Background. Sarcoidosis is a complex disease with nonspecific etiology and clinical presentation. Its diagnosis is often delayed due to the absence of a single specific investigation modality. A multidisciplinary approach is necessary for its diagnosis. Report. A 49-year-old male presented with recurrent dyspnea on exertion, easy fatigue, and chest pain after several visits to different health facilities over 5 months. A diagnosis of pulmonary sarcoidosis was made after a series of laboratory and imaging investigations were done revealing bilateral reticonodular opacifications, noncaseating granulomata, elevated serum ACE and calcium levels consistent with sarcoidosis. Conclusion. Sarcoidosis, although a rare presentation in our setting, may easily be overlooked or misdiagnosed if a holistic or multidisciplinary approach is not employed in its diagnosis. Nonspecificity of symptoms contributes to the delayed diagnosis.
Diffuse Alveolar Hemorrhage Associated with Epithelioid Angiosarcoma of the Lung: A Challenging Diagnosis
A 68-year-old patient presented with persistent hemoptysis and weight loss. A CT scan showing diffuse bilateral ground-glass opacities and nodules was followed by bronchoscopy. While diffuse alveolar hemorrhage (DAH) could be seen, specimens obtained during bronchoscopy did not provide conclusive histological findings. The decision was made to conduct video-assisted wedge resection, after which histological examinations revealed the diagnosis of bifocal nodular manifestation of an epithelioid angiosarcoma in the lung. Being a rare entity even among sarcomas, these kinds of tumors can be primary lung tissue angiosarcomas or metastatic lesions with primaries in places like the skin, breast, and heart. Treatment usually includes chemotherapy, but prognosis remains grim. This case highlights that in DAH, uncommon causes should be considered, and sufficient probe gathering is the key to early diagnosis and treatment.
The Utility of Bronchoscopy in Hydralazine-Induced ANCA-Associated Vasculitis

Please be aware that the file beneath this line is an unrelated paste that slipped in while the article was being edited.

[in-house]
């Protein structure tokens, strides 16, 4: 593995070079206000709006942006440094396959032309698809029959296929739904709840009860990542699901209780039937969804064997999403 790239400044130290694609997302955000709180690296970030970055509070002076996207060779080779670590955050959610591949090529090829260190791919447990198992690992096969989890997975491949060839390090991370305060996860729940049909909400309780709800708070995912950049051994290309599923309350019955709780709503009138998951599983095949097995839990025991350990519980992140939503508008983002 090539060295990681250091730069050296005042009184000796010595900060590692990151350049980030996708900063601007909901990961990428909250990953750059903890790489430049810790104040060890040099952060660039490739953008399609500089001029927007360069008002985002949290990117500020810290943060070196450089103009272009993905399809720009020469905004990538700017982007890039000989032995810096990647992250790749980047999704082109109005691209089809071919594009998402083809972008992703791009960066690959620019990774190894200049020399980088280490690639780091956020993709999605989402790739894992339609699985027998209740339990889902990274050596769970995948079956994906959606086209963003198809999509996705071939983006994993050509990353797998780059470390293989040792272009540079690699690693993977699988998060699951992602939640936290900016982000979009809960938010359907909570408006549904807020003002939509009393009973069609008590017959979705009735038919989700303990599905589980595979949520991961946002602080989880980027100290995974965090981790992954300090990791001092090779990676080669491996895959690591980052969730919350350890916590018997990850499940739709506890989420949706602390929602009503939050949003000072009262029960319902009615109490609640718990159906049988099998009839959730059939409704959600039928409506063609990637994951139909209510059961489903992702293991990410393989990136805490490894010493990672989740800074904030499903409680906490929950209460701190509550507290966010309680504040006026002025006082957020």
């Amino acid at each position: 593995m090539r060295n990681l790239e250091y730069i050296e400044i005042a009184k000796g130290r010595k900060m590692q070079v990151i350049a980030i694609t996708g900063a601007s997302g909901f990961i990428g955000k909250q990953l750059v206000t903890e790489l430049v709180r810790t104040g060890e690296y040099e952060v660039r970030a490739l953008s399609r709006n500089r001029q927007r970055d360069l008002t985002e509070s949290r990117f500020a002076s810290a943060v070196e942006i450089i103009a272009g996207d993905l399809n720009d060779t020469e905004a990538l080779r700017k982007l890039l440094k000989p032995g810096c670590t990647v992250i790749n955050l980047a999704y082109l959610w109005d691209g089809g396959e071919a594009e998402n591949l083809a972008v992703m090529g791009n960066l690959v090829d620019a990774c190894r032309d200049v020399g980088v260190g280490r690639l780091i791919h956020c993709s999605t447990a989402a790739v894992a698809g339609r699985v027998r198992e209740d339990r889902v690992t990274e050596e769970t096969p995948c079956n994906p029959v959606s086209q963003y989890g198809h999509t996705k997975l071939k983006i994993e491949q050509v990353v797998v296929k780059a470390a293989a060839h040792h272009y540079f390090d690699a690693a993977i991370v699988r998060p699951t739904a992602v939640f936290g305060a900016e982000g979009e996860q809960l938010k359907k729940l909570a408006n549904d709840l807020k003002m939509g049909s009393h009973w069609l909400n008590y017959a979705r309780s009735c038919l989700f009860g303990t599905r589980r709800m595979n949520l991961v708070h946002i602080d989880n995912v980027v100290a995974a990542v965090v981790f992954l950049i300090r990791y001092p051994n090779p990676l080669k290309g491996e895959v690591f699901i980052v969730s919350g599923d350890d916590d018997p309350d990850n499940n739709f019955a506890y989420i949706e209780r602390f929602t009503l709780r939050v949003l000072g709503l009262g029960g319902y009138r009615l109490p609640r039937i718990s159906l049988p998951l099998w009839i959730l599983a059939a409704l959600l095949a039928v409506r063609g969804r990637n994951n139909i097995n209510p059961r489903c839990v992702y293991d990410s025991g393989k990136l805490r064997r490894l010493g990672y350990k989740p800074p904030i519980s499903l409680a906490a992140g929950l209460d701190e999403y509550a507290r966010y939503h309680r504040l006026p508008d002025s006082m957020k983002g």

Hydralazine is a vasodilator used for the management of hypertension, heart failure, and hypertensive emergencies in pregnancy. It has been implicated in the causation of drug-induced lupus erythematosus (DLE) and rarely with ANCA-associated vasculitis (AAV), which may present as a pulmonary-renal syndrome and be rapidly fatal. Herein, we describe a case of hydralazine-associated AAV presenting as acute kidney injury with the use of early bronchoalveolar lavage (BAL) with serial aliquots to aid with diagnosis. Our case highlights how, in the correct clinical setting, BAL can act as a rapid diagnostic test to help guide quicker treatment to allow for better patient outcomes.
Pulmonary Arteriovenous Malformation Unmasked by Pregnancy: A Review of Pulmonary Arteriovenous Malformations and Cardiovascular and Respiratory Changes in Pregnancy
Pulmonary arteriovenous malformations are abnormal, direct communications between the branches of the pulmonary artery and pulmonary veins, but without pulmonary capillaries between them. During pregnancy, PAVMs can enlarge and become symptomatic, causing even serious complications like haematothorax. To recognize the PAVM that becomes symptomatic in pregnancy, one must be able to distinguish the patient’s symptoms caused by developing complications of PAVM, as in the case we present, from physiological changes accompanying a healthy pregnancy, including their degree in relation to the stage of pregnancy. The modified early obstetric warning score charts are a very helpful tool in the assessment of (ab)normal signs and symptoms in pregnant women, especially for physicians who rarely manage pregnant women.